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good tasting apples, few or many
Wash and quarter apples, cutting out the core. Put in a large pot with the cinnamon and lemon juice and water.
Cover and cook over a medium flame stirring frequently to keep them from burning and sticking. When the apples are getting soft and the skins loosen, you have one of two choices depending on you taste and desired texture:
(1) Strain the whole thing. An old fashioned Foley food mill works well for this. You will have a smooth sauce with this method.
(2) Pick out the skins (this is a hot and messy job, but to me, worth the effort) and put them in the Foley food mill and strain the dickens out of them. Return them to the rest of the apples and you have lumpy applesauce.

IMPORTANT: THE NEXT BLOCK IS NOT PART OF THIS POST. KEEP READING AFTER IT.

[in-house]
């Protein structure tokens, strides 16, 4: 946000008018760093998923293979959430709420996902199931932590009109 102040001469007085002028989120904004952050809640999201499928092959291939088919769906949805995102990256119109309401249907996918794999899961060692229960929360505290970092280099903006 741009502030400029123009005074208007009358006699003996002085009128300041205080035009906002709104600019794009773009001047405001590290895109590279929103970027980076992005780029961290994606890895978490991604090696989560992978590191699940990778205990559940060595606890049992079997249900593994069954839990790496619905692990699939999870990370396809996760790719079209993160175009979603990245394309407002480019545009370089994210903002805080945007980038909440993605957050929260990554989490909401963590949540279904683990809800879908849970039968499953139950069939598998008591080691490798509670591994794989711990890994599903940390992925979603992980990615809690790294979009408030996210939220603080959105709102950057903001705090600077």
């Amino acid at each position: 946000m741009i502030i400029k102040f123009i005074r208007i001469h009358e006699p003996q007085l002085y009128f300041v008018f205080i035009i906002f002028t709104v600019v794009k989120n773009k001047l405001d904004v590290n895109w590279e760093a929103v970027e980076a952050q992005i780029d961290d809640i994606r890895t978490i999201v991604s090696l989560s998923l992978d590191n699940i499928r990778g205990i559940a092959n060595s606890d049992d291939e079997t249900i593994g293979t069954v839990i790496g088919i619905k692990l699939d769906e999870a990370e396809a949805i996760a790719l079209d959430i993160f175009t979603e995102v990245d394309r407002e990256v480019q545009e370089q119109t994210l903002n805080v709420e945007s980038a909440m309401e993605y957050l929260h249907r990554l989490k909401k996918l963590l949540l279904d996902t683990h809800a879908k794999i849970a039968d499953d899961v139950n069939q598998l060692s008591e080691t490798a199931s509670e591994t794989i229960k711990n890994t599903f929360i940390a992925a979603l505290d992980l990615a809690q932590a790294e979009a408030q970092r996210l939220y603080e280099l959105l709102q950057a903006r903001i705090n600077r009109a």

The more you make at once the longer the cooking takes and the more care you must take not to burn them. I do a 1/2 bushel in the fall and can it in quart jars. You can do 6-8 apples and have lots less trouble. Extra sauce can be canned while hot or frozen.
The use of the skins adds flavor and color to the sauce. REMEMBER: THE SAUCE IS ONLY AS GOOD AS THE APPLES YOU USE. They can have bad spots to cut out, but must start with good taste. I like Macintosh for sauce.
Posted by Wendy Baker
Nutritional Info: N/A